Major milestone for Castle of Good Hope

By: Jade Davenport     16th September 2016 South Africa’s built environment, at least that dating from the colonial era, is celebrating a noteworthy milestone this year as it marks the 350th anniversary of the start of construction of the iconic Castle of Good Hope, considered South Africa’s oldest surviving building. It has already been... 

The foundations of South Africa’s forestry industry

By: Jade Davenport     2nd September 2016 The vital contribution trees make towards sustaining our habitable environment is a fact acknowledged the world over, with many countries having a dedicated 'arbor day’ On their national calendars. South Africa is one of the most enthusiastic proponents of this fact, dedicating not just a day,... 

The original fort of the Cape of Good Hope

By: Jade Davenport     12th August 2016 If one considers the fact that there are still intact man-made structures dating from 3700 BCE elsewhere in the world, the legacy of South Africa’s built environment is, by comparison, in its infantile stage. In fact, the country’s oldest surviving built structure, the Castle of Good Hope, in... 

Louis Thibault, SA’s first professional architect

By: Jade Davenport     5th August 2016 In the early years of colonial settlement in South Africa, there was very little need for professional skills in the built environment. Such was the small and relatively primitive nature of the few urban centres that had sprung up around the Cape that all civil and building works were fashioned...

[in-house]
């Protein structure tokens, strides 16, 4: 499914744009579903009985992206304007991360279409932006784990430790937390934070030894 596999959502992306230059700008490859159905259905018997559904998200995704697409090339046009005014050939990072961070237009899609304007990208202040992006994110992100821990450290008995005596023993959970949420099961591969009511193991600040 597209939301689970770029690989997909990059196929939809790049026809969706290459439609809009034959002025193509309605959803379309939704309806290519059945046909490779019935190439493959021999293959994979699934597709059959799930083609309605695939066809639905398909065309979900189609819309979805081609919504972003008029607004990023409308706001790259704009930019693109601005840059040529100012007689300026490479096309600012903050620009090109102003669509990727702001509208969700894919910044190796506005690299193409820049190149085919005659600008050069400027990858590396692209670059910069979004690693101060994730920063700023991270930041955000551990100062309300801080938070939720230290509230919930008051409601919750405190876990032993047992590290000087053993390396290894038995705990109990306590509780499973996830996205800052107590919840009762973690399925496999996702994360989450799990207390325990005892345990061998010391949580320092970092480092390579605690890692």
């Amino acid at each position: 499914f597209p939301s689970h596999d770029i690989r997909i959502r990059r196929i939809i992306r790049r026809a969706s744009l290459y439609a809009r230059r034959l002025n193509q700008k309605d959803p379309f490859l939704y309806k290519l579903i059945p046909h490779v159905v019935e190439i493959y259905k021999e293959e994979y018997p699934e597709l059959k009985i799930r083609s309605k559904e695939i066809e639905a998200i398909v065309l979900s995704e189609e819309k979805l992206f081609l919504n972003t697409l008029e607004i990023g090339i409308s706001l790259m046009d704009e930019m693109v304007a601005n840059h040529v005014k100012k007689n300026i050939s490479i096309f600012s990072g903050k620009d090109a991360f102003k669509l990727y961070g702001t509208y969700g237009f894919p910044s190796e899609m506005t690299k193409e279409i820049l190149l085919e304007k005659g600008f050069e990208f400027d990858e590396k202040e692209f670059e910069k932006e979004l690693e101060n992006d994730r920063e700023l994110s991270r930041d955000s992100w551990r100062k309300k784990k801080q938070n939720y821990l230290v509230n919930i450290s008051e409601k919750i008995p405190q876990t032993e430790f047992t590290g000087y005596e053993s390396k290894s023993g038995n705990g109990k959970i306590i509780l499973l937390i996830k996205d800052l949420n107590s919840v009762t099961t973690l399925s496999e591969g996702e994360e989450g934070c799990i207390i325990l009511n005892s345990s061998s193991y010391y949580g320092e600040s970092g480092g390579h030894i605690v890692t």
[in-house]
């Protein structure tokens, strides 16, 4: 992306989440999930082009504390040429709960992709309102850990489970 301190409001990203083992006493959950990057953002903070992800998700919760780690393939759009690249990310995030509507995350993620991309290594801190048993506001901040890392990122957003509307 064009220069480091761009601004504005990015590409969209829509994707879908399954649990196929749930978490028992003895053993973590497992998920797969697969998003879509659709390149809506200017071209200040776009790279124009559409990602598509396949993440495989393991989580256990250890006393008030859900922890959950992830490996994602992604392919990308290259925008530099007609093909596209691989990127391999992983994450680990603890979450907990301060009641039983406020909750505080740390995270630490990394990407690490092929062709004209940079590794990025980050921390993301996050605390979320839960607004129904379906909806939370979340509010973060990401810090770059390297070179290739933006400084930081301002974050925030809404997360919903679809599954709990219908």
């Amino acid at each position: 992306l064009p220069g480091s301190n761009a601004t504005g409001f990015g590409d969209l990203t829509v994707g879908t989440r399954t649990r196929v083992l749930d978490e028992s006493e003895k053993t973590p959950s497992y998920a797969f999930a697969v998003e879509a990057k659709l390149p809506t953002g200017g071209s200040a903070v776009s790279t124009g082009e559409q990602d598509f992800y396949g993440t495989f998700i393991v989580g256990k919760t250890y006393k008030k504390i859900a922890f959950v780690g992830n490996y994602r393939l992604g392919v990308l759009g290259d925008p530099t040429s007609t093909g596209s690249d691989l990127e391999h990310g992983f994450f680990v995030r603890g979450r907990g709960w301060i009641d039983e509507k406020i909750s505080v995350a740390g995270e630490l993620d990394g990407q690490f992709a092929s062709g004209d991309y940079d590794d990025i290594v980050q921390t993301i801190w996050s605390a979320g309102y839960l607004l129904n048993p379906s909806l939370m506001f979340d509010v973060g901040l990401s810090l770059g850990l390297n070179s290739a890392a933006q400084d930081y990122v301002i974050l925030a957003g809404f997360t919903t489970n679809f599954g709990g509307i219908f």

South Africa’s first locomotives

By: Jade Davenport     22nd July 2016 The South Africa of the late 1850s was an economic and industrial backwater with limited growth prospects, especially when compared with other colonial outposts. Diamonds and gold, which were to drive the country’s industrial revolution, were still a long way from being discovered and, thus, the... 

SA’s first public rail infrastructure

By: Jade Davenport     8th July 2016 It has been established that South Africa’s first rail-esque infrastructure was a 1.6N km oxen-operated wooden line, which was laid along Durban’s Bluff in 1856 to facilitate the conveyance of quarried sandstone for the construction of the harbour’s North Pier. However, the country did not have... 

South Africa’s first, albeit primitive, rail infrastructure

By: Jade Davenport     24th June 2016 John Milne, the man regarded as Durban’s first civil engineer, is most famous for his role as Port Natal’s (today the Port of Durban's) first harbour engineer and his pioneering efforts to overcome the infamous submarine sandbar that naturally blocks the entrance to the lagoon, which, for the... 

The battle of the sandbar at Durban harbour

By: Jade Davenport     10th June 2016 Durban’s first Harbour Engineer and the Battle of the Sandbar The greatest obstacle that has always challenged the successful use of the natural lagoon that is today Durban’s harbour is the containment of a massive sandbar, which, left unchecked, has the natural inclination to block the entrance... 

SA’s first lighthouse still in working order – 192 years on

By: Jade Davenport     27th May 2016 It is said that there are more than 3 000 shipwrecks off the coast of South Africa. This should hardly be surprising, given that our coastline, particularly the section around the Cape, which was originally christened Cabos das Tormentas (Cape of Storms) by Bartolomeu Dias, the first Portuguese... 

Pioneering road construction at the foot of Africa

By: Jade Davenport     13th May 2016 Driving along the highly developed network of highways, roads and mountain passes that connect the urban and rural settlements of South Africa, it is quite easy, in this modern day, to take for granted the relative ease with which one is able to get from point A to B. Yet, less than two centuries...